The Most Devastating Storms that Science Has Tracked
Accuweather

Hurricane Iniki

In 1992, Hurricane Iniki tore through the Pacific Ocean and right into Hawaii. The storm caused monumental damage that affected the lives of many civilians for weeks and months following the storm. It was the state’s costliest hurricane to hit and was one of the most intense hurricanes ever recorded. In the Hawaiian language, Iniki means “strong and piercing wind,” so it is aptly named. Over 1,500 homes were destroyed, and 5,000 other homes sustained tons of damage because of the storm. Six people perished from the effects of the storm (Accuweather).

The Most Devastating Storms that Science Has Tracked
BBC

Hurricane Grace

Hurricane Grace claimed at least eight people in 2021, as it tore through eastern Mexico. Torrential rainfall, extremely high wind, and power outages followed the destruction of the hurricane. In the state of Veracruz, the most destruction happened, where trees were uprooted, and streets were flooded to rivers of mud. Wind reached up to 125 mph. The storm weakened as it moved inland, but areas like Mexico City still saw tons of rainfall (BBC).

The Most Devastating Storms that Science Has Tracked
SCMP

Storm Malik

In 2022, storms rampaged through the world. Storm Malik was one of the most intense storms that hit northern Europe. Five people ended up dying, many houses were destroyed, and trees fell into the street. A woman and a boy in Scotland died, and a man in Poland was taken out by a falling tree that hit his car. Many accidents caused by high winds were also reported in the Czech Republic. The destruction was widespread (SCMP).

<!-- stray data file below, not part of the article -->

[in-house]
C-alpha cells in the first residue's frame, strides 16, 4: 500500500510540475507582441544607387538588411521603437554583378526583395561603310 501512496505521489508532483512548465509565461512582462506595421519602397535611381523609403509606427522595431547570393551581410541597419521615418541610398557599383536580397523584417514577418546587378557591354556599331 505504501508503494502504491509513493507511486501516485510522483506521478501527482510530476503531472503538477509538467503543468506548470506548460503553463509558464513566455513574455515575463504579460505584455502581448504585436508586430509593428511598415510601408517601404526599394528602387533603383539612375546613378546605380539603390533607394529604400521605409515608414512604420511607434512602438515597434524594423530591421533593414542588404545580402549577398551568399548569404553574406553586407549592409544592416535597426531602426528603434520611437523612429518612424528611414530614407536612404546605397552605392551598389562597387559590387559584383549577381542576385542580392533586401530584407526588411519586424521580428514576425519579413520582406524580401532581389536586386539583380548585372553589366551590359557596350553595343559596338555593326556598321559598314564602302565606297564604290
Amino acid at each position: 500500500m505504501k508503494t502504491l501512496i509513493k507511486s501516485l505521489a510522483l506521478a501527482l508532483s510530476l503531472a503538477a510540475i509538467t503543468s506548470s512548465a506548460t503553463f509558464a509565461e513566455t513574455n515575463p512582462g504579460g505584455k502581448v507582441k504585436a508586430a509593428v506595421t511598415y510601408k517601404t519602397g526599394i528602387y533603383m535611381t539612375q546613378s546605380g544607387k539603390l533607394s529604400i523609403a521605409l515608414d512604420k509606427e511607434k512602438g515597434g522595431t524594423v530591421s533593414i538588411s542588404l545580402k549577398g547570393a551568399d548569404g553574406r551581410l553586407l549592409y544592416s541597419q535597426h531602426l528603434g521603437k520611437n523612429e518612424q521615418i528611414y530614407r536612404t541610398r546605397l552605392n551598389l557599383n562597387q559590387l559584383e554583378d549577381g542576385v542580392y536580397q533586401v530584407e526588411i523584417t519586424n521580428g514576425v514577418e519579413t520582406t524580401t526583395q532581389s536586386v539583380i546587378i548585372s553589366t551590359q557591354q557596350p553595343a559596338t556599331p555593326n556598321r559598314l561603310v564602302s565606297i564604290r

The Most Devastating Storms that Science Has Tracked
The New Humanitarian

Typhoon Fengshen

Typhoon Fengshen had an irregular path, and took the Philippines by surprise. Wind gusts reached up to 195 km/h, heavy rain caused landslides and flash floods, and over 700 people died from the effects of the typhoon. The typhoon also destroyed over 300,000 homes. It was one of the most intense storms in the Philippines history. It also caused one of the worst marine disasters in history, where MV Princess of the Stars, which was carrying 866 people, sank just off of the Romblon province. As a result, over 170 people died. There were only 56 survivors, and many others that were unaccounted for (The New Humanitarian).

The Most Devastating Storms that Science Has Tracked
The Summit Express

Typhoon Thelma

In November 1991, Typhoon Thelma hit the Philippines. Like many other times on this list, the Philippines have succumbed to another natural disaster. Thelma claimed more than 5,100 lives. In the Philippine’s history, it was the most intense and deadliest tropical storm ever recorded. Just as it moved over the Visayas, it reached peak intensity. Eventually, it reached southern Vietnam, where it grew weaker and eventually dissipated (The Summit Express)